Supermassive black holes: every large galaxy's got one. But here's a real conundrum: how did they grow so big?
A paper in today's issue of Science pits the front-running ideas about the growth of supermassive black holes against observational data -- a limit on the strength of gravitational waves, obtained with CSIRO's Parkes radio telescope in eastern Australia.
"This is the first time we've been able to use information about gravitational waves to study another aspect of the Universe -- the growth of massive black holes," co-author Dr Ramesh Bhat from the Curtin University node of the International Centre for Radio Astronomy Research (ICRAR) said.
"Black holes are almost impossible to observe directly, but armed with this powerful new tool we're in for some exciting times in astronomy. One model for how black holes grow has already been discounted, and now we're going to start looking at the others."
The study was jointly led by Dr Ryan Shannon, a Postdoctoral Fellow with CSIRO, and Mr Vikram Ravi, a PhD student co-supervised by the University of Melbourne and CSIRO.
Einstein predicted gravitational waves -- ripples in space-time, generated by massive bodies changing speed or direction, bodies like pairs of black holes orbiting each other.
When galaxies merge, their central black holes are doomed to meet. They first waltz together then enter a desperate embrace and merge. "When the black holes get close to meeting they emit gravitational waves at just the frequency that we should be able to detect," Dr Bhat said.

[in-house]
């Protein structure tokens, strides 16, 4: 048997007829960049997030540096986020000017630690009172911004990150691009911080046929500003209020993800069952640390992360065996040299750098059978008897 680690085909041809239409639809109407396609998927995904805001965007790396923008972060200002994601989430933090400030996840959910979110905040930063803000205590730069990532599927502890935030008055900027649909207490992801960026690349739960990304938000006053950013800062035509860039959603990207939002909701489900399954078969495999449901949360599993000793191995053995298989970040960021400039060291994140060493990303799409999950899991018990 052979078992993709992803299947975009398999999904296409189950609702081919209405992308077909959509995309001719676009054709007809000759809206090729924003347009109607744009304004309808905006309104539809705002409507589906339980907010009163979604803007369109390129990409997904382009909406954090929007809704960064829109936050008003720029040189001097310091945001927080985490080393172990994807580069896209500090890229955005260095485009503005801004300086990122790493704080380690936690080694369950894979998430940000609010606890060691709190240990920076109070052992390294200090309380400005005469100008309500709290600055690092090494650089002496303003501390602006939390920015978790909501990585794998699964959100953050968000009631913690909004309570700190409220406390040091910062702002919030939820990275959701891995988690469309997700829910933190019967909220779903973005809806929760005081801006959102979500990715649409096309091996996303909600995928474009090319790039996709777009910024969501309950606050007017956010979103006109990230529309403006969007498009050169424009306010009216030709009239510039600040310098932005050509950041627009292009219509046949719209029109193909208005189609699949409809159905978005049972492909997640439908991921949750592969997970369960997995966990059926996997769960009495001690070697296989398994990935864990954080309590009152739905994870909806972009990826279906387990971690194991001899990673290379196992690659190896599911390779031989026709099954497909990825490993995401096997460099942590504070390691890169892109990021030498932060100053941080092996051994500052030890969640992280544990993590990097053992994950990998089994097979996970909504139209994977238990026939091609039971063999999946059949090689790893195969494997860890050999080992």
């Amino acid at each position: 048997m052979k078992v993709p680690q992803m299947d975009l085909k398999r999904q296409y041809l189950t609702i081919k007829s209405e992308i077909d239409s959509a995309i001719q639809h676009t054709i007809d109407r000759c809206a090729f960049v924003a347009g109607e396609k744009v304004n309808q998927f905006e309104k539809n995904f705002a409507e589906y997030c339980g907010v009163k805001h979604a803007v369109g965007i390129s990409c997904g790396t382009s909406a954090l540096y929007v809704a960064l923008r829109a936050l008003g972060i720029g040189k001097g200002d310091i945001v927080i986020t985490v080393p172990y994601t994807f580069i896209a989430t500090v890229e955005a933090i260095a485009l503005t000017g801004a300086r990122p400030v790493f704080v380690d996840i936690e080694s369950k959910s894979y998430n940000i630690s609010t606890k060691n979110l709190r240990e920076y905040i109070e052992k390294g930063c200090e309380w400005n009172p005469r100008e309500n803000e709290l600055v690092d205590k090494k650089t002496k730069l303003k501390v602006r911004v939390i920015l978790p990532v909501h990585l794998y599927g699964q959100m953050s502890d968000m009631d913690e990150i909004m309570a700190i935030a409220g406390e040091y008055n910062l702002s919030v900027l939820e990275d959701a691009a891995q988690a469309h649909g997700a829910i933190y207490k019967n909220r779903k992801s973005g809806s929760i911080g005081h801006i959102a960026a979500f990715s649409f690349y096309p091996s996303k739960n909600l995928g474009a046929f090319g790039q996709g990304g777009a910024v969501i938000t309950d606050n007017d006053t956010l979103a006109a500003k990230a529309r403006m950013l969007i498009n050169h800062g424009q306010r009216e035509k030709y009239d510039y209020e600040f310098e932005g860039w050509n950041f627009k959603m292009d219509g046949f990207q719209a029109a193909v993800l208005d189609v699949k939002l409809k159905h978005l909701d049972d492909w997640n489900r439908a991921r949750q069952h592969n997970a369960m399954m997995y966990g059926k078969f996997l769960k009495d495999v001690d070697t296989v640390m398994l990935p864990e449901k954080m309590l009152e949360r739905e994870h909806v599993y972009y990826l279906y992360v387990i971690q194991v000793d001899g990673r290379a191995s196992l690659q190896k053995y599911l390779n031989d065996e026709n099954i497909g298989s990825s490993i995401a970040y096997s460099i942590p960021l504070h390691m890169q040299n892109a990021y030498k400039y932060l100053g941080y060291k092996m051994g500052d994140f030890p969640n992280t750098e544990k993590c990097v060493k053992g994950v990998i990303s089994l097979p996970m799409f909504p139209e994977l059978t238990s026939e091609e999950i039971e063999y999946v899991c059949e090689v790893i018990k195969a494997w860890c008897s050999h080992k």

Played out again and again across the Universe, such encounters create a background of gravitational waves, like the noise from a restless crowd.
Astronomers have been searching for gravitational waves with the Parkes radio telescope and a set of 20 small, spinning stars called pulsars. Pulsars act as extremely precise clocks in space. The arrival time of their pulses on Earth are measured with exquisite precision, to within a tenth of a microsecond. When the waves roll through an area of space-time, they temporarily swell or shrink the distances between objects in that region, altering the arrival time of the pulses on Earth.
The Parkes Pulsar Timing Array (PPTA), and an earlier collaboration between CSIRO and Swinburne University, together provide nearly 20 years worth of timing data. This isn't long enough to detect gravitational waves outright, but the team say they're now in the right ballpark.
"The PPTA results are showing us how low the background rate of gravitational waves is," said Dr Bhat.